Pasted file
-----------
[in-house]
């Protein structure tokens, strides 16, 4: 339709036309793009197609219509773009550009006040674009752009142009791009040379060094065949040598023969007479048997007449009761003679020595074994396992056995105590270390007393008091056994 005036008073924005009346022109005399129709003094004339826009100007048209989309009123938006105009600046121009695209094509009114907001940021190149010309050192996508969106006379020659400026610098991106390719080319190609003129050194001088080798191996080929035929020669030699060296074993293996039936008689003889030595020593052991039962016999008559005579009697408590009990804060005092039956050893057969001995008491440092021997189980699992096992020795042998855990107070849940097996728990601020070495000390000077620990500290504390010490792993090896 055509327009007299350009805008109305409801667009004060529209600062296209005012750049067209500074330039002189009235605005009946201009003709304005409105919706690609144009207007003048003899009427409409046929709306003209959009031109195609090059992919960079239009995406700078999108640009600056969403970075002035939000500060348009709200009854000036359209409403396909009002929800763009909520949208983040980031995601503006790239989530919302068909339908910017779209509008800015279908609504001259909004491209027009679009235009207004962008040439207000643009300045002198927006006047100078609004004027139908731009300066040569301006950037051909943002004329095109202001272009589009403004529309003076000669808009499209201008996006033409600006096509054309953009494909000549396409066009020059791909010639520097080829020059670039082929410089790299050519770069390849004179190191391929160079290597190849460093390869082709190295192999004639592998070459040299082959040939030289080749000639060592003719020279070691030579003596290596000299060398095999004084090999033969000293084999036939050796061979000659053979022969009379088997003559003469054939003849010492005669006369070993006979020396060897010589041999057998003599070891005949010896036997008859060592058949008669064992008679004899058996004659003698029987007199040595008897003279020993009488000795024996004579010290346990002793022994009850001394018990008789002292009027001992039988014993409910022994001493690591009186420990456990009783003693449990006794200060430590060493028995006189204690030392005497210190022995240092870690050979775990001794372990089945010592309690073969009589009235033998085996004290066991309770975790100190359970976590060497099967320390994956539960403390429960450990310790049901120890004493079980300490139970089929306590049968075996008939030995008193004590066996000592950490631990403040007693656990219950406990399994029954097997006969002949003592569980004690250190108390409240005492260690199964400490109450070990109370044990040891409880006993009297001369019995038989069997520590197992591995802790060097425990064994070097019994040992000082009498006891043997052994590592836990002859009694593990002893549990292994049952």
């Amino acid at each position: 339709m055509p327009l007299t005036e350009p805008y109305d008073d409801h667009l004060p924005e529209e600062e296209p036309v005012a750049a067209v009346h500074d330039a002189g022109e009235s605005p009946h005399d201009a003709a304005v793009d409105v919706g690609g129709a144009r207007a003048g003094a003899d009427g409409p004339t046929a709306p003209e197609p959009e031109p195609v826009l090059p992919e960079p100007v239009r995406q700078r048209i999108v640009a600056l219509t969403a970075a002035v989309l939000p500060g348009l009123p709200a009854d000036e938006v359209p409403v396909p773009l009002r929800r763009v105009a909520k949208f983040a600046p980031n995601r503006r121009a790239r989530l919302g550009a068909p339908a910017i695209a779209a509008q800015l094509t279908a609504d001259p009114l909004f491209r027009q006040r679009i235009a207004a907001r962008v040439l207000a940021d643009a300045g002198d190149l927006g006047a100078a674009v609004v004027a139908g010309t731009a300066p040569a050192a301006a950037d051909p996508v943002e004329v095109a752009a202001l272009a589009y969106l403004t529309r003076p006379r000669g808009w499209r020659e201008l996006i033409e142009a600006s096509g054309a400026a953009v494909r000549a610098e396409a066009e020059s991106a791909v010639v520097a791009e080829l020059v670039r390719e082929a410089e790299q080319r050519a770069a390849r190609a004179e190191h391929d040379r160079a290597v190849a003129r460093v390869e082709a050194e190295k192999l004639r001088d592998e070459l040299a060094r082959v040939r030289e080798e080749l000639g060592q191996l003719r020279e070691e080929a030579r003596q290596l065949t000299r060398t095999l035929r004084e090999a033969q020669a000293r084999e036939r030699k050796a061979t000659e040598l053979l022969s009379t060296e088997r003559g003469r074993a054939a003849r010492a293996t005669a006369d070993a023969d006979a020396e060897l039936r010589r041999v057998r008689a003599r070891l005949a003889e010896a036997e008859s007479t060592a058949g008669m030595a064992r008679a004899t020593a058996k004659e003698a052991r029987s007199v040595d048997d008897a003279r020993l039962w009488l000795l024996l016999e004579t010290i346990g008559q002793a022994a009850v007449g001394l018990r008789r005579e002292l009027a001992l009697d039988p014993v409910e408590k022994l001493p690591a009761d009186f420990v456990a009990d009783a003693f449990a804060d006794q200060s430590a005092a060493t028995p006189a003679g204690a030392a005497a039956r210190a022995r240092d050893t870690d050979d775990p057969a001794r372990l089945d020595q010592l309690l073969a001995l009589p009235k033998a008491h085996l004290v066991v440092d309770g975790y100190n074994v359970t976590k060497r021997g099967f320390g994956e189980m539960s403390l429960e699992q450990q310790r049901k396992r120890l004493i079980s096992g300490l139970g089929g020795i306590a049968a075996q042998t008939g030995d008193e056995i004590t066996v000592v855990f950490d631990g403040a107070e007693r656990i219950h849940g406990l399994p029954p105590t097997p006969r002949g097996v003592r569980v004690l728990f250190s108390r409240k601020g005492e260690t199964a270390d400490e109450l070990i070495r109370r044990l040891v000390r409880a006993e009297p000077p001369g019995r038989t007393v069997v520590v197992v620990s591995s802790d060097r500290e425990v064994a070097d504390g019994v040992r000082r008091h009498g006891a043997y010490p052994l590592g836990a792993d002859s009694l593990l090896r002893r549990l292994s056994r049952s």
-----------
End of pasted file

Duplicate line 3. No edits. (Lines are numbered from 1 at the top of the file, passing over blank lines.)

């Amino acid at each position: 339709m055509p327009l007299t005036e350009p805008y109305d008073d409801h667009l004060p924005e529209e600062e296209p036309v005012a750049a067209v009346h500074d330039a002189g022109e009235s605005p009946h005399d201009a003709a304005v793009d409105v919706g690609g129709a144009r207007a003048g003094a003899d009427g409409p004339t046929a709306p003209e197609p959009e031109p195609v826009l090059p992919e960079p100007v239009r995406q700078r048209i999108v640009a600056l219509t969403a970075a002035v989309l939000p500060g348009l009123p709200a009854d000036e938006v359209p409403v396909p773009l009002r929800r763009v105009a909520k949208f983040a600046p980031n995601r503006r121009a790239r989530l919302g550009a068909p339908a910017i695209a779209a509008q800015l094509t279908a609504d001259p009114l909004f491209r027009q006040r679009i235009a207004a907001r962008v040439l207000a940021d643009a300045g002198d190149l927006g006047a100078a674009v609004v004027a139908g010309t731009a300066p040569a050192a301006a950037d051909p996508v943002e004329v095109a752009a202001l272009a589009y969106l403004t529309r003076p006379r000669g808009w499209r020659e201008l996006i033409e142009a600006s096509g054309a400026a953009v494909r000549a610098e396409a066009e020059s991106a791909v010639v520097a791009e080829l020059v670039r390719e082929a410089e790299q080319r050519a770069a390849r190609a004179e190191h391929d040379r160079a290597v190849a003129r460093v390869e082709a050194e190295k192999l004639r001088d592998e070459l040299a060094r082959v040939r030289e080798e080749l000639g060592q191996l003719r020279e070691e080929a030579r003596q290596l065949t000299r060398t095999l035929r004084e090999a033969q020669a000293r084999e036939r030699k050796a061979t000659e040598l053979l022969s009379t060296e088997r003559g003469r074993a054939a003849r010492a293996t005669a006369d070993a023969d006979a020396e060897l039936r010589r041999v057998r008689a003599r070891l005949a003889e010896a036997e008859s007479t060592a058949g008669m030595a064992r008679a004899t020593a058996k004659e003698a052991r029987s007199v040595d048997d008897a003279r020993l039962w009488l000795l024996l016999e004579t010290i346990g008559q002793a022994a009850v007449g001394l018990r008789r005579e002292l009027a001992l009697d039988p014993v409910e408590k022994l001493p690591a009761d009186f420990v456990a009990d009783a003693f449990a804060d006794q200060s430590a005092a060493t028995p006189a003679g204690a030392a005497a039956r210190a022995r240092d050893t870690d050979d775990p057969a001794r372990l089945d020595q010592l309690l073969a001995l009589p009235k033998a008491h085996l004290v066991v440092d309770g975790y100190n074994v359970t976590k060497r021997g099967f320390g994956e189980m539960s403390l429960e699992q450990q310790r049901k396992r120890l004493i079980s096992g300490l139970g089929g020795i306590a049968a075996q042998t008939g030995d008193e056995i004590t066996v000592v855990f950490d631990g403040a107070e007693r656990i219950h849940g406990l399994p029954p105590t097997p006969r002949g097996v003592r569980v004690l728990f250190s108390r409240k601020g005492e260690t199964a270390d400490e109450l070990i070495r109370r044990l040891v000390r409880a006993e009297p000077p001369g019995r038989t007393v069997v520590v197992v620990s591995s802790d060097r500290e425990v064994a070097d504390g019994v040992r000082r008091h009498g006891a043997y010490p052994l590592g836990a792993d002859s009694l593990l090896r002893r549990l292994s056994r049952s």